EUROPEAN banks are flush with cash thanks to the €1 trillion ($1.2 trillion) injection into their troubled banking system, said the chief executive of ANZ, Mike Smith.
This was threatening to distort competition in business banking across Asia and Australia while simply delaying the willingness of some Europe-based banks to tackle their own problems, he said.
''What we saw in the last year the European banks had pulled right back from playing in this part of the world. They were selling assets to raise capital to fix up up their balance sheets,'' Mr Smith said. He said the cheap three-year loans provided by the European Central Bank since December provided a substantial funding in Europe's banking system.
''We're seeing them back,'' Mr Smith said. ''There has been a fundamental shift in the market.''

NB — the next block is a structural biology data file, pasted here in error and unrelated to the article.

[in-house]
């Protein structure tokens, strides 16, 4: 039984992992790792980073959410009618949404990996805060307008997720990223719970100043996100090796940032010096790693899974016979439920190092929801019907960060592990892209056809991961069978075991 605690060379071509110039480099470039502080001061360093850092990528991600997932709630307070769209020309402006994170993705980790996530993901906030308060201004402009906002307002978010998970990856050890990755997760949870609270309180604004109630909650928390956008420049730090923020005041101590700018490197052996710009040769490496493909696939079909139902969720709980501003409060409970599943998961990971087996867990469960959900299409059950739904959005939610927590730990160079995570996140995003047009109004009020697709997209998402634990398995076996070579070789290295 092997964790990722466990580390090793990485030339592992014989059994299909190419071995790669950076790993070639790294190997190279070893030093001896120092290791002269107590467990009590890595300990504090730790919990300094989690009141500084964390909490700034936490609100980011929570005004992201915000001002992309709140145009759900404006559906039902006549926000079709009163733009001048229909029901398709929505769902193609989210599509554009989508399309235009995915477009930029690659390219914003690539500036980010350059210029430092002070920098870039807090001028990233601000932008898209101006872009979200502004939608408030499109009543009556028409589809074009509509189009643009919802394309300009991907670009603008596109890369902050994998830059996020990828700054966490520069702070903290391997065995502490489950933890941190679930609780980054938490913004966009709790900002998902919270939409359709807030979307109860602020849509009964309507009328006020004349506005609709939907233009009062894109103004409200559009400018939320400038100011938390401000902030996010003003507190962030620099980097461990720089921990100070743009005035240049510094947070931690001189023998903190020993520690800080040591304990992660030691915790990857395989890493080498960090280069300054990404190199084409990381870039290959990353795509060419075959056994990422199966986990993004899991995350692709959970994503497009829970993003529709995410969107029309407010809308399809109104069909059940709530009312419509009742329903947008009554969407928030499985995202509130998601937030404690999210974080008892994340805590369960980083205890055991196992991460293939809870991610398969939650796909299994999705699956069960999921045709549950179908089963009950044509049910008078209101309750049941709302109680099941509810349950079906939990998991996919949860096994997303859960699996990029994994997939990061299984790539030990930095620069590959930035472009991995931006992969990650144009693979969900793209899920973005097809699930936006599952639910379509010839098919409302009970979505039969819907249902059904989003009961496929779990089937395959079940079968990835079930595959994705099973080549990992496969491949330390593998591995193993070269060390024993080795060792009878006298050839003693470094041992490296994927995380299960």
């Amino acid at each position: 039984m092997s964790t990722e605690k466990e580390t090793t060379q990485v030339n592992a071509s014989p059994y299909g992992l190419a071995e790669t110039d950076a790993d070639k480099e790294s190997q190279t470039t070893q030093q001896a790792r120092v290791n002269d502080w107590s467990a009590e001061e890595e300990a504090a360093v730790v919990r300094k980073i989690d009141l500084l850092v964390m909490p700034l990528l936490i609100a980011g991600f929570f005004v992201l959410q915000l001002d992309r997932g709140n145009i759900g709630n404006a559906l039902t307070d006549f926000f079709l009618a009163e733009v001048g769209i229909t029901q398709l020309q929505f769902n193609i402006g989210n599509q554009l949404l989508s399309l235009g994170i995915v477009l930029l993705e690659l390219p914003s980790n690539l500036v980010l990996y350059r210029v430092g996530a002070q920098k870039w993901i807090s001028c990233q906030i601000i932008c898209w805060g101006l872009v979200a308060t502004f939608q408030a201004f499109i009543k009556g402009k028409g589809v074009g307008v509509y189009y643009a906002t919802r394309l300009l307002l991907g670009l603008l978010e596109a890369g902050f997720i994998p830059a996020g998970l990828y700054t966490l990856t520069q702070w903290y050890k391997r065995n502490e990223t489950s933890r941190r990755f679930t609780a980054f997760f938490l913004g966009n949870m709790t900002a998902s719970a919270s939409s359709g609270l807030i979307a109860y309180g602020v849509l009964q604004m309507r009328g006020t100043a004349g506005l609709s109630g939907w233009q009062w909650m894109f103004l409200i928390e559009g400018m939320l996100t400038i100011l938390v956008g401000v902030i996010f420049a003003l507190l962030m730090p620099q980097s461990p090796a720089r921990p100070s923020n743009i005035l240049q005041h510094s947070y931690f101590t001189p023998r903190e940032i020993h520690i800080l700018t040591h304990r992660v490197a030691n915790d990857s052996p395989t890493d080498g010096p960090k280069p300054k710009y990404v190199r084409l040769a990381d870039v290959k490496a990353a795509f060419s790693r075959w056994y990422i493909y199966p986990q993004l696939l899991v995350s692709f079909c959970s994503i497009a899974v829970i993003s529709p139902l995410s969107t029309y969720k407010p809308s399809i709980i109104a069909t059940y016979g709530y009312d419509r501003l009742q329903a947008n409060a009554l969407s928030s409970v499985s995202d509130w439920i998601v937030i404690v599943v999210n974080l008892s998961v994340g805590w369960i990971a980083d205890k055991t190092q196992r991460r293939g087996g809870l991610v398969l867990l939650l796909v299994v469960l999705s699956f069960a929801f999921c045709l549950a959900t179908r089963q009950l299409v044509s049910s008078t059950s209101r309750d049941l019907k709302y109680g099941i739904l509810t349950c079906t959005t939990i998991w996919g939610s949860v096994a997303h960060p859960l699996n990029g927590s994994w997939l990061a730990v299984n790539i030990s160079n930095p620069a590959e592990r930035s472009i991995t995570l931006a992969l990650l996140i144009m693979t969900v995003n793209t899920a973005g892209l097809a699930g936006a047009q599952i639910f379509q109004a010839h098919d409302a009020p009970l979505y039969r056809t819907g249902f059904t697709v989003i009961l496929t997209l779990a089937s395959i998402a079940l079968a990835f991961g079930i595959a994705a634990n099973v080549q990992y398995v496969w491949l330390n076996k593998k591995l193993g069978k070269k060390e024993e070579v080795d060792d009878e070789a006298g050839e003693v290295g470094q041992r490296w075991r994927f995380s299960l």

Recent figures by the Bank for International Settlements said Europe's stressed banks pulled a further $US16.6 billion from Australia towards the end of last year, as they felt the funding squeeze at home.
Mr Smith said the global economy was ''halfway'' through the workout phase of the financial crisis, although he said ANZ was well positioned to capture the fast-paced growth generated from Asia.
He was speaking as ANZ delivered a 6 per cent increase in first-half profit to $2.97 billion.
Net profit rose on improving results from its operations in Asia and the Pacific, although Mr Smith warned the key Australian business was seeing slower demand for loans and higher funding costs.
ANZ's shares yesterday fell 19¢ to $23.80 amid concern over pressure on Australian profit margins.
Although bad debt charges across ANZ fell away, Mr Smith said parts of the economy outside the resources sector were struggling.
Helped by major job cuts in Australia, ANZ's cost growth of 3 per cent in the March half came below overall revenue growth of 4 per cent.
Investors are still seeing volatility on return on equity. In ANZ's case, it came in at 15.9 per cent for the half, down from 16.7 per cent this time last year.